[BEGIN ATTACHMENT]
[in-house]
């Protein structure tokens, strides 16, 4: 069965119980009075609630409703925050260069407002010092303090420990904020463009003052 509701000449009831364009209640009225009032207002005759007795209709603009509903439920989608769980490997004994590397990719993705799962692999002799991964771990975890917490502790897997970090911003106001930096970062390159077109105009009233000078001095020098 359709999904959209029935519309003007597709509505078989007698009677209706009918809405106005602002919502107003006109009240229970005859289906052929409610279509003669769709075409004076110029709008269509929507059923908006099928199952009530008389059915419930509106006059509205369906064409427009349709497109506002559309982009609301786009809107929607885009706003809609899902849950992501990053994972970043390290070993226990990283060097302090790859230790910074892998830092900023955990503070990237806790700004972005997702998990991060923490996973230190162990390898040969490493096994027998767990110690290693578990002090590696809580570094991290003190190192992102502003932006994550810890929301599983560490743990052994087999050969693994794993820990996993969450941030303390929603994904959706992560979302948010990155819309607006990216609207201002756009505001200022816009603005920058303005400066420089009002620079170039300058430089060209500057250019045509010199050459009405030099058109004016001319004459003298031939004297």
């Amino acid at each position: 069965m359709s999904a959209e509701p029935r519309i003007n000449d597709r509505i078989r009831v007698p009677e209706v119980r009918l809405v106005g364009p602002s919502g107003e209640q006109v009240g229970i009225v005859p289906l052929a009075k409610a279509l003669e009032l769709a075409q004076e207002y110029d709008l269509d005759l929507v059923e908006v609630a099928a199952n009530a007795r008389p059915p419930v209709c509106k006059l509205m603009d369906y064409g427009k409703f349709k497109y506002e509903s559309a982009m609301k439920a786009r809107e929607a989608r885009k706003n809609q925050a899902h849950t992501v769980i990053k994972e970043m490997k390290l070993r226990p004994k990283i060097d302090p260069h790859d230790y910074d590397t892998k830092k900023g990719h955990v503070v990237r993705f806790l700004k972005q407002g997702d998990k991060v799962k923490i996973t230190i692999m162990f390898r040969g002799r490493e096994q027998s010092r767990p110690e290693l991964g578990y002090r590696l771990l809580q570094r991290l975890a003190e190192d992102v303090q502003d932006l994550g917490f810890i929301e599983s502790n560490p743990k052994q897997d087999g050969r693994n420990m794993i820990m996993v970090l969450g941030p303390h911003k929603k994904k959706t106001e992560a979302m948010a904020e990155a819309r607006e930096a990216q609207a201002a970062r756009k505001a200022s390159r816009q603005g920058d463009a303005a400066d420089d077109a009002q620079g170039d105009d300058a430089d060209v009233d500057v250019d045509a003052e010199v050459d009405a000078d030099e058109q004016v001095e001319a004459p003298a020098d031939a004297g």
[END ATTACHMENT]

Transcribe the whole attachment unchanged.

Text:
[in-house]
């Protein structure tokens, strides 16, 4: 069965119980009075609630409703925050260069407002010092303090420990904020463009003052 509701000449009831364009209640009225009032207002005759007795209709603009509903439920989608769980490997004994590397990719993705799962692999002799991964771990975890917490502790897997970090911003106001930096970062390159077109105009009233000078001095020098 359709999904959209029935519309003007597709509505078989007698009677209706009918809405106005602002919502107003006109009240229970005859289906052929409610279509003669769709075409004076110029709008269509929507059923908006099928199952009530008389059915419930509106006059509205369906064409427009349709497109506002559309982009609301786009809107929607885009706003809609899902849950992501990053994972970043390290070993226990990283060097302090790859230790910074892998830092900023955990503070990237806790700004972005997702998990991060923490996973230190162990390898040969490493096994027998767990110690290693578990002090590696809580570094991290003190190192992102502003932006994550810890929301599983560490743990052994087999050969693994794993820990996993969450941030303390929603994904959706992560979302948010990155819309607006990216609207201002756009505001200022816009603005920058303005400066420089009002620079170039300058430089060209500057250019045509010199050459009405030099058109004016001319004459003298031939004297």
């Amino acid at each position: 069965m359709s999904a959209e509701p029935r519309i003007n000449d597709r509505i078989r009831v007698p009677e209706v119980r009918l809405v106005g364009p602002s919502g107003e209640q006109v009240g229970i009225v005859p289906l052929a009075k409610a279509l003669e009032l769709a075409q004076e207002y110029d709008l269509d005759l929507v059923e908006v609630a099928a199952n009530a007795r008389p059915p419930v209709c509106k006059l509205m603009d369906y064409g427009k409703f349709k497109y506002e509903s559309a982009m609301k439920a786009r809107e929607a989608r885009k706003n809609q925050a899902h849950t992501v769980i990053k994972e970043m490997k390290l070993r226990p004994k990283i060097d302090p260069h790859d230790y910074d590397t892998k830092k900023g990719h955990v503070v990237r993705f806790l700004k972005q407002g997702d998990k991060v799962k923490i996973t230190i692999m162990f390898r040969g002799r490493e096994q027998s010092r767990p110690e290693l991964g578990y002090r590696l771990l809580q570094r991290l975890a003190e190192d992102v303090q502003d932006l994550g917490f810890i929301e599983s502790n560490p743990k052994q897997d087999g050969r693994n420990m794993i820990m996993v970090l969450g941030p303390h911003k929603k994904k959706t106001e992560a979302m948010a904020e990155a819309r607006e930096a990216q609207a201002a970062r756009k505001a200022s390159r816009q603005g920058d463009a303005a400066d420089d077109a009002q620079g170039d105009d300058a430089d060209v009233d500057v250019d045509a003052e010199v050459d009405a000078d030099e058109q004016v001095e001319a004459p003298a020098d031939a004297g």